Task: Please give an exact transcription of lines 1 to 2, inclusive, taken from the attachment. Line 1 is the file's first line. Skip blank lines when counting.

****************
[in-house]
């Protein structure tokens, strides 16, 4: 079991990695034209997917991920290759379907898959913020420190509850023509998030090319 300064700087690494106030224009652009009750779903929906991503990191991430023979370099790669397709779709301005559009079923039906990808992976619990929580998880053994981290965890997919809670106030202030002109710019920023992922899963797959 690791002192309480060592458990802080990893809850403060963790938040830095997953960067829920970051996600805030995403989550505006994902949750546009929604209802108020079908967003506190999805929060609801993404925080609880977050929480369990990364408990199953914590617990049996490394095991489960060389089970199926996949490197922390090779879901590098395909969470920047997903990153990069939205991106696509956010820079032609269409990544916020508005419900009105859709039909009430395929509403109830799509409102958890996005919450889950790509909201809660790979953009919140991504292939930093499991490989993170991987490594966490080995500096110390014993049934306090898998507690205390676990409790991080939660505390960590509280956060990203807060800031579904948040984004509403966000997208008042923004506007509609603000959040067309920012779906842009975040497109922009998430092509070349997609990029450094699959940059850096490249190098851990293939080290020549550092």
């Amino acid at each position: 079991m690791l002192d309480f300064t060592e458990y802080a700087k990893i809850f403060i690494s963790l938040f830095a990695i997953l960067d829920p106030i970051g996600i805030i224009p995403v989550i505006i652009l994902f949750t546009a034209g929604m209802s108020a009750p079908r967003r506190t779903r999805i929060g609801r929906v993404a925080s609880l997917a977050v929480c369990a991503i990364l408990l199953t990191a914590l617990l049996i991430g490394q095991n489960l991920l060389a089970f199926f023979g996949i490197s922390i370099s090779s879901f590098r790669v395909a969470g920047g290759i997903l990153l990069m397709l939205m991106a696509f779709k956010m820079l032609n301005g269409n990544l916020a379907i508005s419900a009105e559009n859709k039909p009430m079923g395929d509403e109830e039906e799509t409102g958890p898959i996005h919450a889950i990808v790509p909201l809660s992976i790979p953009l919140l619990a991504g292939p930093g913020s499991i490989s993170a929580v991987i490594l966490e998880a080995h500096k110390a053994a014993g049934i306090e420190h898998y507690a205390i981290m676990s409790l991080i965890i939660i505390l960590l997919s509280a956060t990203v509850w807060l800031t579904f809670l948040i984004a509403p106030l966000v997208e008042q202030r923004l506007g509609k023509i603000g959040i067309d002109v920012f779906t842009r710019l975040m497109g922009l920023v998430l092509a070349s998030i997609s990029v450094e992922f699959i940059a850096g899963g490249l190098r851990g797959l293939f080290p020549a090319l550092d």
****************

[in-house]
């Protein structure tokens, strides 16, 4: 079991990695034209997917991920290759379907898959913020420190509850023509998030090319 300064700087690494106030224009652009009750779903929906991503990191991430023979370099790669397709779709301005559009079923039906990808992976619990929580998880053994981290965890997919809670106030202030002109710019920023992922899963797959 690791002192309480060592458990802080990893809850403060963790938040830095997953960067829920970051996600805030995403989550505006994902949750546009929604209802108020079908967003506190999805929060609801993404925080609880977050929480369990990364408990199953914590617990049996490394095991489960060389089970199926996949490197922390090779879901590098395909969470920047997903990153990069939205991106696509956010820079032609269409990544916020508005419900009105859709039909009430395929509403109830799509409102958890996005919450889950790509909201809660790979953009919140991504292939930093499991490989993170991987490594966490080995500096110390014993049934306090898998507690205390676990409790991080939660505390960590509280956060990203807060800031579904948040984004509403966000997208008042923004506007509609603000959040067309920012779906842009975040497109922009998430092509070349997609990029450094699959940059850096490249190098851990293939080290020549550092």